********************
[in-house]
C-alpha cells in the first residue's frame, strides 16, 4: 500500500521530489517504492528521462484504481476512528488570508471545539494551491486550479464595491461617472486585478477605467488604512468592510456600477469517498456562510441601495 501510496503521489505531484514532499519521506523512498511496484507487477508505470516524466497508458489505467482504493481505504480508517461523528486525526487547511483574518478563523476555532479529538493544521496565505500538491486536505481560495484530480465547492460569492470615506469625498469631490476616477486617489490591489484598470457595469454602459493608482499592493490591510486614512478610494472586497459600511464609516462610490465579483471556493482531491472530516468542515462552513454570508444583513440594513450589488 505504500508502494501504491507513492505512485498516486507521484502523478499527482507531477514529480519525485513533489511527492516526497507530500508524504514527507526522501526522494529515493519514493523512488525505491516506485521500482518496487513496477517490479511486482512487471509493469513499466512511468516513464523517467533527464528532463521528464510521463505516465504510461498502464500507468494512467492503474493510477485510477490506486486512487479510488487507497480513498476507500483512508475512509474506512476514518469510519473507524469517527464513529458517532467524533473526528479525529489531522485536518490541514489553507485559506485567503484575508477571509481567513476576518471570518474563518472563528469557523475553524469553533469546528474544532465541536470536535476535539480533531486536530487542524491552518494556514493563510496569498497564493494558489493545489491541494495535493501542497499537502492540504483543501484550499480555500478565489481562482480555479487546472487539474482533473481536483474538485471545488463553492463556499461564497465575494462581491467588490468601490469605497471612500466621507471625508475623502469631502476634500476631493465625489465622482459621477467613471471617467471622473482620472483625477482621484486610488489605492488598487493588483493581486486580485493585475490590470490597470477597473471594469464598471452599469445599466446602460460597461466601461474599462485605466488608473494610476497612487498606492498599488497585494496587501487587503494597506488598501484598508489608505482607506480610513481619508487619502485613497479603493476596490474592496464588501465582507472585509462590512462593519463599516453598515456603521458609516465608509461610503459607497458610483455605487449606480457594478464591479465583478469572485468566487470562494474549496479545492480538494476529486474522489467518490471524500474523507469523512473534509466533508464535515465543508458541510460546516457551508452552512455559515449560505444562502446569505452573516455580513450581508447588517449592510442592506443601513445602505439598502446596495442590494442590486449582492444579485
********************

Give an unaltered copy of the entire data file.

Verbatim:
[in-house]
C-alpha cells in the first residue's frame, strides 16, 4: 500500500521530489517504492528521462484504481476512528488570508471545539494551491486550479464595491461617472486585478477605467488604512468592510456600477469517498456562510441601495 501510496503521489505531484514532499519521506523512498511496484507487477508505470516524466497508458489505467482504493481505504480508517461523528486525526487547511483574518478563523476555532479529538493544521496565505500538491486536505481560495484530480465547492460569492470615506469625498469631490476616477486617489490591489484598470457595469454602459493608482499592493490591510486614512478610494472586497459600511464609516462610490465579483471556493482531491472530516468542515462552513454570508444583513440594513450589488 505504500508502494501504491507513492505512485498516486507521484502523478499527482507531477514529480519525485513533489511527492516526497507530500508524504514527507526522501526522494529515493519514493523512488525505491516506485521500482518496487513496477517490479511486482512487471509493469513499466512511468516513464523517467533527464528532463521528464510521463505516465504510461498502464500507468494512467492503474493510477485510477490506486486512487479510488487507497480513498476507500483512508475512509474506512476514518469510519473507524469517527464513529458517532467524533473526528479525529489531522485536518490541514489553507485559506485567503484575508477571509481567513476576518471570518474563518472563528469557523475553524469553533469546528474544532465541536470536535476535539480533531486536530487542524491552518494556514493563510496569498497564493494558489493545489491541494495535493501542497499537502492540504483543501484550499480555500478565489481562482480555479487546472487539474482533473481536483474538485471545488463553492463556499461564497465575494462581491467588490468601490469605497471612500466621507471625508475623502469631502476634500476631493465625489465622482459621477467613471471617467471622473482620472483625477482621484486610488489605492488598487493588483493581486486580485493585475490590470490597470477597473471594469464598471452599469445599466446602460460597461466601461474599462485605466488608473494610476497612487498606492498599488497585494496587501487587503494597506488598501484598508489608505482607506480610513481619508487619502485613497479603493476596490474592496464588501465582507472585509462590512462593519463599516453598515456603521458609516465608509461610503459607497458610483455605487449606480457594478464591479465583478469572485468566487470562494474549496479545492480538494476529486474522489467518490471524500474523507469523512473534509466533508464535515465543508458541510460546516457551508452552512455559515449560505444562502446569505452573516455580513450581508447588517449592510442592506443601513445602505439598502446596495442590494442590486449582492444579485